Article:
Urban population growth was positively associated with this government expenditure, but only at per capita incomes over US$1,750. On the other hand, the share in GDP of government expenditure on energy and water declines as the role of the manufacturing sector increases for countries with a per capita income below US$1,750; for countries with incomes above this amount, the share in GDP of manufacturing is no longer statistically important. This initial negative relationship appears contrary to what would be expected, because increased public expenditure on electricity, steam, and gas might be expected as manufacturing increases. One possible explanation is that as the manufacturing base of the country expands, the energy supply industry becomes more profitable and the required transfers from government to these utilities on both current and capital account become less. Presumably, industry generates sufficient income to compensate utilities commercially and to enable them to operate with smaller governmental subsidies or with none at all. Similarly, in agriculturally oriented countries, the government is usually more actively involved in providing water for rural households.

The index of access to clean water supplies has a strong positive explanatory power for countries with per capita income below US$1,750; for countries with a higher per capita income, there is a negative relationship between access to clean water supplies and the share in GDP of government expenditure on water and energy. This probably reflects two influences: first, that at very low per capita income increased government expenditure leads to a rapid increase in access to clean water, but for countries with more than US$1,750 per capita income, increases in government expenditure on this overall category might improve electricity, steam, and gas more than water supply; second, at higher per capita income, charges for water, electricity, and gas reduce the necessary government subsidy for provision of these services.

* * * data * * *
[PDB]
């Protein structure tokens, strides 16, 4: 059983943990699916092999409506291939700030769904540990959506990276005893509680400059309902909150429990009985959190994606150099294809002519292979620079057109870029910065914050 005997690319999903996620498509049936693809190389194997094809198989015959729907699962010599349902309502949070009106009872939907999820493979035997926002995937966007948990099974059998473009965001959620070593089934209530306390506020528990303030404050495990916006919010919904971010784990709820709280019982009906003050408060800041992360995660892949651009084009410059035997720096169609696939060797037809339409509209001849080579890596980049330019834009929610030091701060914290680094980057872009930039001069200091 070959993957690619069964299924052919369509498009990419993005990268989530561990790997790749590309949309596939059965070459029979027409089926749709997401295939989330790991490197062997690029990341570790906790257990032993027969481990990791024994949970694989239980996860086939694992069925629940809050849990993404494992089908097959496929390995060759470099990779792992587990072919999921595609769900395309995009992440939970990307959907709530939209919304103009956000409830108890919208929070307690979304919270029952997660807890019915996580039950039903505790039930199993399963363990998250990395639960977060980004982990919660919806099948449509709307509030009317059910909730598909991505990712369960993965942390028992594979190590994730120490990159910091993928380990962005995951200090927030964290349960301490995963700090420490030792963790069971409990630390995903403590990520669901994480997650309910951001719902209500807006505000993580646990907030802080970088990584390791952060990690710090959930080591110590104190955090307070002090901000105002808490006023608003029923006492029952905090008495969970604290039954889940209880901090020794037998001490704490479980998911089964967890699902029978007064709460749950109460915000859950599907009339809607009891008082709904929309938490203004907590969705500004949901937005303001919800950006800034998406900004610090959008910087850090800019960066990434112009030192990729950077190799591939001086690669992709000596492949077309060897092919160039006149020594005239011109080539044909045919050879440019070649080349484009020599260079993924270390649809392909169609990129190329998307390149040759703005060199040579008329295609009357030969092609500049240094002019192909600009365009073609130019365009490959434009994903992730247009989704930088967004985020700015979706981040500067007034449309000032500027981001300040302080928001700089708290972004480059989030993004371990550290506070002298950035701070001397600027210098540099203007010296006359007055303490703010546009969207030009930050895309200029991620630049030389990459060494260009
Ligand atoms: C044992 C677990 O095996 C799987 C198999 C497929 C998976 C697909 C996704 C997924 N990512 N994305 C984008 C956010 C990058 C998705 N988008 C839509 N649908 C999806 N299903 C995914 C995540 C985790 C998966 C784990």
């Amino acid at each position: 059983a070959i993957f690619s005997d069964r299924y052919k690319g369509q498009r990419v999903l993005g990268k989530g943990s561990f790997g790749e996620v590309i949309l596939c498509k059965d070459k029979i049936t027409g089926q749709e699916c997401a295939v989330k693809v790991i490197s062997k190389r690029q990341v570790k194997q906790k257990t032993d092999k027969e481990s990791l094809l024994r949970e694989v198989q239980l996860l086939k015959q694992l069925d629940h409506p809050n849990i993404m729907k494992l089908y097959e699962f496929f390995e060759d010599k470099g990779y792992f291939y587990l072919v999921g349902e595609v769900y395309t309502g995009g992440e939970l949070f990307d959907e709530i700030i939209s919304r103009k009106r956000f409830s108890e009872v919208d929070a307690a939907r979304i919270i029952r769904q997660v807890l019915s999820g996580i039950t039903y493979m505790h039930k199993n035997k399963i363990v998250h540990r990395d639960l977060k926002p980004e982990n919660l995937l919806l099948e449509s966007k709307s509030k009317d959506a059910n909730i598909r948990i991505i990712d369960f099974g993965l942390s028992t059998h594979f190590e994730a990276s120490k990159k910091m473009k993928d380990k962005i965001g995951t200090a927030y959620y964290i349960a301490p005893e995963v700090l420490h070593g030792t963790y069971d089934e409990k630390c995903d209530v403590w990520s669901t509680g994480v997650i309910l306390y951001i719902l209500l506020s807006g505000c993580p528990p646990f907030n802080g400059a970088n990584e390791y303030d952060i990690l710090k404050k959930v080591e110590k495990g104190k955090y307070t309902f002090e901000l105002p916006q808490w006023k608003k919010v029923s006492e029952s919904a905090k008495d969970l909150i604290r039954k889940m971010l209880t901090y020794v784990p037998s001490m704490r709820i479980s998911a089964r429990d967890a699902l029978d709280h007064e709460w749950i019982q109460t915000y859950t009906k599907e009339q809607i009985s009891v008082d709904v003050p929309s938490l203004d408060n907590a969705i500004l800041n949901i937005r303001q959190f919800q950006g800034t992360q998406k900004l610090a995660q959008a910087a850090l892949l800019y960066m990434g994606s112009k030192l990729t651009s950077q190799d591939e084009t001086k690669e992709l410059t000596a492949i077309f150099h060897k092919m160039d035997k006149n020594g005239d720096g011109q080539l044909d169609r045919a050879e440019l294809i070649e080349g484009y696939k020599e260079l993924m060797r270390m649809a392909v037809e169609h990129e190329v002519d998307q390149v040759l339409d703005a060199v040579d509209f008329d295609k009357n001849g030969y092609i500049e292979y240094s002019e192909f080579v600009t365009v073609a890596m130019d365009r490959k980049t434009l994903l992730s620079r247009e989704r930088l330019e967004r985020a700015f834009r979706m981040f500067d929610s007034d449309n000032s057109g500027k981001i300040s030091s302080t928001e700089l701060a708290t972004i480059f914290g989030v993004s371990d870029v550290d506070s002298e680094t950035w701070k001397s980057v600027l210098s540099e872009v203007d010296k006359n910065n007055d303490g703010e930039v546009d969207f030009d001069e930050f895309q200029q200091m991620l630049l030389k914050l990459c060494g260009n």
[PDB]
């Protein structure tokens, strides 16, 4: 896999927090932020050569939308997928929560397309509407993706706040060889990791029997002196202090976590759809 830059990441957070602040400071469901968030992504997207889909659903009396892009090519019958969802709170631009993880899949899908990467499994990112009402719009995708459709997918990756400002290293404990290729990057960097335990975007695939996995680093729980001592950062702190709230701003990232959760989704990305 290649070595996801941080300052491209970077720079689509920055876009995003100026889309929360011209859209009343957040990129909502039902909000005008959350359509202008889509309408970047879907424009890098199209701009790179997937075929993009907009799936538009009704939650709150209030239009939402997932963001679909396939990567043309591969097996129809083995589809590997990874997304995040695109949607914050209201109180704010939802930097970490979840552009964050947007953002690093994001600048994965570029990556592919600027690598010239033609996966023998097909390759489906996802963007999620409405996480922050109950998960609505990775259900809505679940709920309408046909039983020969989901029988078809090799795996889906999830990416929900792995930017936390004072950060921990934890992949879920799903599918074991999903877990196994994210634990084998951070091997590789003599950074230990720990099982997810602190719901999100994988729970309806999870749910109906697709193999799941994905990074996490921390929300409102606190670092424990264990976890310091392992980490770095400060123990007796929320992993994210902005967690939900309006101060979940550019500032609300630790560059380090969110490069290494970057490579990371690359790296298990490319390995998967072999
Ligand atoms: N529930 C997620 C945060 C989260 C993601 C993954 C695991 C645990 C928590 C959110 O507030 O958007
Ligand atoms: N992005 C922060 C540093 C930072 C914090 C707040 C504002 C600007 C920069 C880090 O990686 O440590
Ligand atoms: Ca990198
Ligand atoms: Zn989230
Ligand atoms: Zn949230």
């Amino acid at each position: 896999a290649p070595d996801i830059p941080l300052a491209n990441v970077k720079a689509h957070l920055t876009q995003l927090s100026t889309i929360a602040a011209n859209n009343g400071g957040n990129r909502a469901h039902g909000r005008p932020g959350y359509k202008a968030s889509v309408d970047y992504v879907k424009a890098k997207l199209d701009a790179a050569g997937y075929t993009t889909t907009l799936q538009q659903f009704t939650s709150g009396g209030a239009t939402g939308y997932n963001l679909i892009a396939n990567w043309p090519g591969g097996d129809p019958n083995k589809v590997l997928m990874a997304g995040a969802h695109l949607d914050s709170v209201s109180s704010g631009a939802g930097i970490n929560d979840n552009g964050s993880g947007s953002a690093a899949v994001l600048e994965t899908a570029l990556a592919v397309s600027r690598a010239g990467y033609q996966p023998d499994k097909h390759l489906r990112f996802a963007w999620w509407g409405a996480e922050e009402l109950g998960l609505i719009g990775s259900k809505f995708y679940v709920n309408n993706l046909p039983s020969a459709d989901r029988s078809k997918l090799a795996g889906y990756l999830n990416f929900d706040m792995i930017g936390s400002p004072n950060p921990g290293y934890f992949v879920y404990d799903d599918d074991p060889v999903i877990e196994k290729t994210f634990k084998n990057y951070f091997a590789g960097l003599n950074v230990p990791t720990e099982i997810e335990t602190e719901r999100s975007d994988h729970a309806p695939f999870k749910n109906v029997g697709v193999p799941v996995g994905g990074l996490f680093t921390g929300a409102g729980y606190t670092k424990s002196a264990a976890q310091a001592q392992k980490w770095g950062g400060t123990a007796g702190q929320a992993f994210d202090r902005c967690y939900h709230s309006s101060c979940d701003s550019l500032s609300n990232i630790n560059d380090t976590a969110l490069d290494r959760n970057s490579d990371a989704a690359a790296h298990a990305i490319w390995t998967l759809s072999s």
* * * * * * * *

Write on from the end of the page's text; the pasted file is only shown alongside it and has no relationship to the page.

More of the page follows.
The governments of countries like Egypt and Pakistan appear to be spending just about as much as would be expected on these services, given their own particular combinations of urbanization, manufacturing base, and population access to water supply. However, it is striking how governments such as those of Korea, Singapore, and Bangladesh appear to spend minimal amounts on the provision of these services,13 whereas, as might be expected, some developing countries in the process of industrialization appear to spend a great deal more on energy and water provision (for example, Mexico, the Philippines, Thailand, and Turkey). Sweden certainly seems to be in an anomalous position but its high expenditure level probably reflects the large capital investment associated with its nuclear energy program.

Economic Services: Roads, Other Transport, and Communications

This category includes expenditure on roads, railways, other transportation, and communications. Government expenditure on transport and communications could be expected to increase as per capita income rises and as urbanization increases; it could also be expected to rise as exports increase (to transport both industrial and agricultural goods to railways and harbors). In fact, one of the strongest associations of expenditure on these services (significant at the 5 per cent level) is with the growth in urban areas. Government expenditure on transport and communications was weakly associated with the share in total exports of other manufactured goods and fuel and negatively with the shares in GDP of manufacturing and agriculture. While such expenditure can be expected to rise with per capita GDP, the relationship is statistically insignificant.

In terms of country ranking, Ghana and Tanzania seem to spend close to what might be expected, but Turkey, Canada, and Italy spend approximately twice as much.